Managing Your EXIM Queue

Have you ever had a hard time with spammers or recently logged in to one of your Linux servers only to find 10-20+ exim processes hogging all of your resources? Check out the commands below to help you manage your queue.

 
Count The Messages

Count the number of messages in your queue. If this number is abnormally large; it’s usually a good indication of some malicious activity on your server.
# exim -bpc

 

View The Messages

After finding out you have 1000’s of messages in your exim queue it might be a good idea to stop the exim service.
# service exim stop

 

After stopping the service run this command to see what’s in the queue:
# exim -bp | less

 

This will pipe the results to the less command to enable you to page through and search the results. Find one of the message ID’s that seem to be duplicates (spam) and copy it to your clipboard.
A message ID looks like this: 1KBB28-0006UC-Fl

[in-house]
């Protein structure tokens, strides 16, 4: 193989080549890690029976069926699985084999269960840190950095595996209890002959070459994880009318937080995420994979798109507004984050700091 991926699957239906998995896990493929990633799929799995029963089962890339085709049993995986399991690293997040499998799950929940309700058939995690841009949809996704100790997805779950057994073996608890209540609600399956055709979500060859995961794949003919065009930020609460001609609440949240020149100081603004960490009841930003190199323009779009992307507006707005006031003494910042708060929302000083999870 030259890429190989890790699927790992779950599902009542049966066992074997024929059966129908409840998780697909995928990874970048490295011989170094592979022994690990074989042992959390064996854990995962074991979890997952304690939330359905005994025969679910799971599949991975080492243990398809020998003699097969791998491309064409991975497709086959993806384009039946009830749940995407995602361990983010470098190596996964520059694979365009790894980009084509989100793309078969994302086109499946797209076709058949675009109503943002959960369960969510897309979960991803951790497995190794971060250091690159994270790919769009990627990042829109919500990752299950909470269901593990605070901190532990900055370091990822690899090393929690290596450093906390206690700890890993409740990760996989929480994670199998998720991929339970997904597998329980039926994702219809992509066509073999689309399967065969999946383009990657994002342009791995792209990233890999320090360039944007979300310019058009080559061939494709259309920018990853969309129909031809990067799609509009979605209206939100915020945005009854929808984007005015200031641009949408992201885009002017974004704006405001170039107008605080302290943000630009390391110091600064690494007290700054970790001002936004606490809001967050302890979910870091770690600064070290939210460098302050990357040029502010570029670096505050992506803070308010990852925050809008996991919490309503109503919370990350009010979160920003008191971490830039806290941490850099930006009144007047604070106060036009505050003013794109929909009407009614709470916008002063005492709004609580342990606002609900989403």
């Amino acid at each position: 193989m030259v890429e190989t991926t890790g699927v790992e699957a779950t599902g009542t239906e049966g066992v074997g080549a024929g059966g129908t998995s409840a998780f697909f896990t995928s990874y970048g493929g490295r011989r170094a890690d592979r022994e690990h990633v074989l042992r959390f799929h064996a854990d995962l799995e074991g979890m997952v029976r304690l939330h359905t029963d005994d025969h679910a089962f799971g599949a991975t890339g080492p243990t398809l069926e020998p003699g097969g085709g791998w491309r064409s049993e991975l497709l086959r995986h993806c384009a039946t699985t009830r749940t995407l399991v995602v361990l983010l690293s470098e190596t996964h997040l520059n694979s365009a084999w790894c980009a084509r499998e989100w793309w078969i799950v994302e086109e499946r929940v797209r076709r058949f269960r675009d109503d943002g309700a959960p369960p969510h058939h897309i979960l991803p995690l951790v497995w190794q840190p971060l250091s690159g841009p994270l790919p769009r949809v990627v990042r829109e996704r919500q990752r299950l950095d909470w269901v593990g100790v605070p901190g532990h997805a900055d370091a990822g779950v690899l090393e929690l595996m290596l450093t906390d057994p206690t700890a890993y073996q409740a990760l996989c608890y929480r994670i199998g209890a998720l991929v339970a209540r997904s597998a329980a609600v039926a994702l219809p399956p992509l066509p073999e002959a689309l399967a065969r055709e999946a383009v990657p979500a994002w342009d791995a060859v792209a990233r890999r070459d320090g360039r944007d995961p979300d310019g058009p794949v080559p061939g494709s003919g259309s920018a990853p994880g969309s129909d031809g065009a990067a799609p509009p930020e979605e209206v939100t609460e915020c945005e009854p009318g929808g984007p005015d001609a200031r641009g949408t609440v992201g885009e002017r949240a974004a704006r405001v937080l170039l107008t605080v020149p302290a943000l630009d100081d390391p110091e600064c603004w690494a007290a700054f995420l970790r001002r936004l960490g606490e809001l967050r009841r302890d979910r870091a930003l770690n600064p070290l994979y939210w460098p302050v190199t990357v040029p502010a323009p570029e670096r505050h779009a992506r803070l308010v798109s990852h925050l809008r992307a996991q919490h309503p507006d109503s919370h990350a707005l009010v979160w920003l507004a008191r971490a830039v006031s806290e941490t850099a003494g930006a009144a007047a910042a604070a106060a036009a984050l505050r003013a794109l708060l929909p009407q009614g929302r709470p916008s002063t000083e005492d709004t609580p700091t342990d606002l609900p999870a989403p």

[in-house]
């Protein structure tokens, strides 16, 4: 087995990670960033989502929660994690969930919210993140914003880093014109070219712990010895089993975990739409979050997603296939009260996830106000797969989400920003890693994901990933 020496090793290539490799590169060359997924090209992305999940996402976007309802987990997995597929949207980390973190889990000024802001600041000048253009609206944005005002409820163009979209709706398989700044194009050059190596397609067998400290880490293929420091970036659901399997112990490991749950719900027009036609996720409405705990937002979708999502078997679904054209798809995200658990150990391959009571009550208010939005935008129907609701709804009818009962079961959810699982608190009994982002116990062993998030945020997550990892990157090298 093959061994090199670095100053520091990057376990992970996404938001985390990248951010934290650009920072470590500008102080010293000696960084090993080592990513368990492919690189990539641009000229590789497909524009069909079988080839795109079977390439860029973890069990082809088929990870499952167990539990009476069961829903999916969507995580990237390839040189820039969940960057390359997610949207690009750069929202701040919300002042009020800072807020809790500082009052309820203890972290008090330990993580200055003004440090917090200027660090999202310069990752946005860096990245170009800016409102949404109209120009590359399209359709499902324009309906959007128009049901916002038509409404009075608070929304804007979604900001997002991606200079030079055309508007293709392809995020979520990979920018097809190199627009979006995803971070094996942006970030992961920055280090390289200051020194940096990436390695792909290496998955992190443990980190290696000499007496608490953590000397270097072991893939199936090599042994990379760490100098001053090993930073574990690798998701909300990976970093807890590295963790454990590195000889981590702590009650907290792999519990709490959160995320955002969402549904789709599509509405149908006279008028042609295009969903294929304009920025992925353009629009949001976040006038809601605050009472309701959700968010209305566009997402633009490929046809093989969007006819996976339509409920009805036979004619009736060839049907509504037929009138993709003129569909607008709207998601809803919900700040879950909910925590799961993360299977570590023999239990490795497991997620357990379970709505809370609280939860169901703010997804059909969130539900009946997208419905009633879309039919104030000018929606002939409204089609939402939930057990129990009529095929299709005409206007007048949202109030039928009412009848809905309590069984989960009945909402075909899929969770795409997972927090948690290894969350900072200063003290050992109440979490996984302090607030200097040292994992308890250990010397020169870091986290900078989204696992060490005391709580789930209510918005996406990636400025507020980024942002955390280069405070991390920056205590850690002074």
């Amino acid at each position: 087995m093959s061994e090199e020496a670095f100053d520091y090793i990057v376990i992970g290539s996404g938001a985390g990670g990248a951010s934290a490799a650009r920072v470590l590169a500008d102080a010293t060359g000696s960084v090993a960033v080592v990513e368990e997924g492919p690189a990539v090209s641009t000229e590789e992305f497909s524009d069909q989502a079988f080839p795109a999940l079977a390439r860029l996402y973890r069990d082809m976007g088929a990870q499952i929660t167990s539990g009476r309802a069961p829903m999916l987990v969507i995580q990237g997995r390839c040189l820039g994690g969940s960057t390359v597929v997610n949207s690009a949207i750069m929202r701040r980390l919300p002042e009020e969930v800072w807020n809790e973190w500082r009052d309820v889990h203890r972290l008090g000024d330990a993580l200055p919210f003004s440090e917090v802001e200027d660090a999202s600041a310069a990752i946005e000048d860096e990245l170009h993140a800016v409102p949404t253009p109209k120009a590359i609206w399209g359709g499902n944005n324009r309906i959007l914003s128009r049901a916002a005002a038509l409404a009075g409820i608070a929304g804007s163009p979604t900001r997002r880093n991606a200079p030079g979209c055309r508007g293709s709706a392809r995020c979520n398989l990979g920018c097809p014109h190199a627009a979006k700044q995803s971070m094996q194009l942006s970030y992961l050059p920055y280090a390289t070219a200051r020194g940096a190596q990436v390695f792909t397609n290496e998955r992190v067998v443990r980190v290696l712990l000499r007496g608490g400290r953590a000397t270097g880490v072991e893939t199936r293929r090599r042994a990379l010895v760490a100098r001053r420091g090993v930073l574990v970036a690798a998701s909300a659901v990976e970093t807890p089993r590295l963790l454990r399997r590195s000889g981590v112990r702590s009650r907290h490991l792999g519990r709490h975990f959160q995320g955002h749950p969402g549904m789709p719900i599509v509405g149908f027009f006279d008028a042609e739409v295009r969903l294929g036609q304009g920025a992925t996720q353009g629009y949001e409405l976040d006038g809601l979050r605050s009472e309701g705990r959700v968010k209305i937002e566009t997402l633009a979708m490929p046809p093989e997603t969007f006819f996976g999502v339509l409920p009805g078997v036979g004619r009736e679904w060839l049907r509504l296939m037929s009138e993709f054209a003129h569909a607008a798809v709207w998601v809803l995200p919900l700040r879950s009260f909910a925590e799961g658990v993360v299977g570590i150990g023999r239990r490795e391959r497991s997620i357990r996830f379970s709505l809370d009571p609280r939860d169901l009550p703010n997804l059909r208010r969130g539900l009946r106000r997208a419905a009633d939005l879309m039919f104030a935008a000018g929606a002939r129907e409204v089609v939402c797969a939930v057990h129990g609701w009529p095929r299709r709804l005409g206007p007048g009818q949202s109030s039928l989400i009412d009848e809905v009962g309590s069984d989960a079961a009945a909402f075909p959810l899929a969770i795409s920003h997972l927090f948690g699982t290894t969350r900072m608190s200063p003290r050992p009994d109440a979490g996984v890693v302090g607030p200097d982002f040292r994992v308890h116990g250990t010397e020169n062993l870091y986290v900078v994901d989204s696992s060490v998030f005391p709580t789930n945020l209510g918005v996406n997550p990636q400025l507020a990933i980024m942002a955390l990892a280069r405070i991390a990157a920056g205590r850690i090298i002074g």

Run this command to view the header of the suspect message:
# find /var/spool/exim/input -name "1KBB28-0006UC-Fl-H" -exec cat {} \;

or this method with exim
# exim -Mvh 1KBB28-0006UC-Fl

 

The header can show you exactly where the message is originating as well as the recipient. If the spammer is connecting directly to your SMTP server you can also gather the IP address here.

 

Removing The Messages

Let’s get the messages out of the queue. For our example, we’ll use the address [email protected] as the sending address. To remove all emails in the queue for [email protected] run this command: